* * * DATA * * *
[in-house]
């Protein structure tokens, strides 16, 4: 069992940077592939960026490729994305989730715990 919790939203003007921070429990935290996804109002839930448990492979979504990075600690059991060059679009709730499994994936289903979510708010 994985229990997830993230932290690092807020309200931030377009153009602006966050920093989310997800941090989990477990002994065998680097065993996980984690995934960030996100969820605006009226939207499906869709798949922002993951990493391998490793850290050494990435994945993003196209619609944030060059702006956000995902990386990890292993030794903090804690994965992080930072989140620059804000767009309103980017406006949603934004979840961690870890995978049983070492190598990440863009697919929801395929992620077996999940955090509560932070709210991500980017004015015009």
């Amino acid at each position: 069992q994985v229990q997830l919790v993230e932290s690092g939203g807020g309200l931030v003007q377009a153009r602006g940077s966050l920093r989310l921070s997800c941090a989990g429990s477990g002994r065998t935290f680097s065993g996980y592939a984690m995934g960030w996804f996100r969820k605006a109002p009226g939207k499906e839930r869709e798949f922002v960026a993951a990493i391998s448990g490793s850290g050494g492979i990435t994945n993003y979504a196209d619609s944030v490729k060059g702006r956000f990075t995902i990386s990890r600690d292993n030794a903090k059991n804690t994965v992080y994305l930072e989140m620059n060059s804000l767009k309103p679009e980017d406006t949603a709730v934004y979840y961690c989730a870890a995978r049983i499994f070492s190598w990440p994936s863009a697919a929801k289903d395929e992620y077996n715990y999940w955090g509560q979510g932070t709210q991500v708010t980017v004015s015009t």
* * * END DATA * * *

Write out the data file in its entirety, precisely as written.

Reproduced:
[in-house]
């Protein structure tokens, strides 16, 4: 069992940077592939960026490729994305989730715990 919790939203003007921070429990935290996804109002839930448990492979979504990075600690059991060059679009709730499994994936289903979510708010 994985229990997830993230932290690092807020309200931030377009153009602006966050920093989310997800941090989990477990002994065998680097065993996980984690995934960030996100969820605006009226939207499906869709798949922002993951990493391998490793850290050494990435994945993003196209619609944030060059702006956000995902990386990890292993030794903090804690994965992080930072989140620059804000767009309103980017406006949603934004979840961690870890995978049983070492190598990440863009697919929801395929992620077996999940955090509560932070709210991500980017004015015009």
């Amino acid at each position: 069992q994985v229990q997830l919790v993230e932290s690092g939203g807020g309200l931030v003007q377009a153009r602006g940077s966050l920093r989310l921070s997800c941090a989990g429990s477990g002994r065998t935290f680097s065993g996980y592939a984690m995934g960030w996804f996100r969820k605006a109002p009226g939207k499906e839930r869709e798949f922002v960026a993951a990493i391998s448990g490793s850290g050494g492979i990435t994945n993003y979504a196209d619609s944030v490729k060059g702006r956000f990075t995902i990386s990890r600690d292993n030794a903090k059991n804690t994965v992080y994305l930072e989140m620059n060059s804000l767009k309103p679009e980017d406006t949603a709730v934004y979840y961690c989730a870890a995978r049983i499994f070492s190598w990440p994936s863009a697919a929801k289903d395929e992620y077996n715990y999940w955090g509560q979510g932070t709210q991500v708010t980017v004015s015009t």